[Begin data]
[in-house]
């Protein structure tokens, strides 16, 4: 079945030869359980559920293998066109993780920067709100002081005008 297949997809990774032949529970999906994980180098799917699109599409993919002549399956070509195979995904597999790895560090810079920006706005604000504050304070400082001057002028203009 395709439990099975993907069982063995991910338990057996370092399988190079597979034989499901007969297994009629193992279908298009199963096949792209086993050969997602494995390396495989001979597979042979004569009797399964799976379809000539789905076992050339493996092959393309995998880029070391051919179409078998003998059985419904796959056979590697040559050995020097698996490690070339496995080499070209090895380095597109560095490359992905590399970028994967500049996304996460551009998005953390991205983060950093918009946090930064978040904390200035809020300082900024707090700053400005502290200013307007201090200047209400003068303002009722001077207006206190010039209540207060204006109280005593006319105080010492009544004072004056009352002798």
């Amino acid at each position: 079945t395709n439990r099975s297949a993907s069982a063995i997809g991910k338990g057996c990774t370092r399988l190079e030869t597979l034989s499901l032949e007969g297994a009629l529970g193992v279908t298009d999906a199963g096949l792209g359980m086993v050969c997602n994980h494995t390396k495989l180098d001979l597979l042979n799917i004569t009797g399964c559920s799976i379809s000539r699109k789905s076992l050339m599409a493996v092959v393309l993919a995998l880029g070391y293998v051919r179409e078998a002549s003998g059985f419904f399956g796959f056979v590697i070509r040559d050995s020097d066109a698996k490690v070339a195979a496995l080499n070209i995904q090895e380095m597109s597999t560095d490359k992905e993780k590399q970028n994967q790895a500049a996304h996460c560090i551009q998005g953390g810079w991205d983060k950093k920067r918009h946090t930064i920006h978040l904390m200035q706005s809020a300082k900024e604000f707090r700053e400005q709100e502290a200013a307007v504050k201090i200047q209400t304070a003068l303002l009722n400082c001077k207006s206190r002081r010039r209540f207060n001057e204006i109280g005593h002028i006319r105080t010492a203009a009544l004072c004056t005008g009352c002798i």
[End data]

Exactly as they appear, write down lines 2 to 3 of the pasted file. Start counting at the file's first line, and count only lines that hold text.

């Protein structure tokens, strides 16, 4: 079945030869359980559920293998066109993780920067709100002081005008 297949997809990774032949529970999906994980180098799917699109599409993919002549399956070509195979995904597999790895560090810079920006706005604000504050304070400082001057002028203009 395709439990099975993907069982063995991910338990057996370092399988190079597979034989499901007969297994009629193992279908298009199963096949792209086993050969997602494995390396495989001979597979042979004569009797399964799976379809000539789905076992050339493996092959393309995998880029070391051919179409078998003998059985419904796959056979590697040559050995020097698996490690070339496995080499070209090895380095597109560095490359992905590399970028994967500049996304996460551009998005953390991205983060950093918009946090930064978040904390200035809020300082900024707090700053400005502290200013307007201090200047209400003068303002009722001077207006206190010039209540207060204006109280005593006319105080010492009544004072004056009352002798």
């Amino acid at each position: 079945t395709n439990r099975s297949a993907s069982a063995i997809g991910k338990g057996c990774t370092r399988l190079e030869t597979l034989s499901l032949e007969g297994a009629l529970g193992v279908t298009d999906a199963g096949l792209g359980m086993v050969c997602n994980h494995t390396k495989l180098d001979l597979l042979n799917i004569t009797g399964c559920s799976i379809s000539r699109k789905s076992l050339m599409a493996v092959v393309l993919a995998l880029g070391y293998v051919r179409e078998a002549s003998g059985f419904f399956g796959f056979v590697i070509r040559d050995s020097d066109a698996k490690v070339a195979a496995l080499n070209i995904q090895e380095m597109s597999t560095d490359k992905e993780k590399q970028n994967q790895a500049a996304h996460c560090i551009q998005g953390g810079w991205d983060k950093k920067r918009h946090t930064i920006h978040l904390m200035q706005s809020a300082k900024e604000f707090r700053e400005q709100e502290a200013a307007v504050k201090i200047q209400t304070a003068l303002l009722n400082c001077k207006s206190r002081r010039r209540f207060n001057e204006i109280g005593h002028i006319r105080t010492a203009a009544l004072c004056t005008g009352c002798i």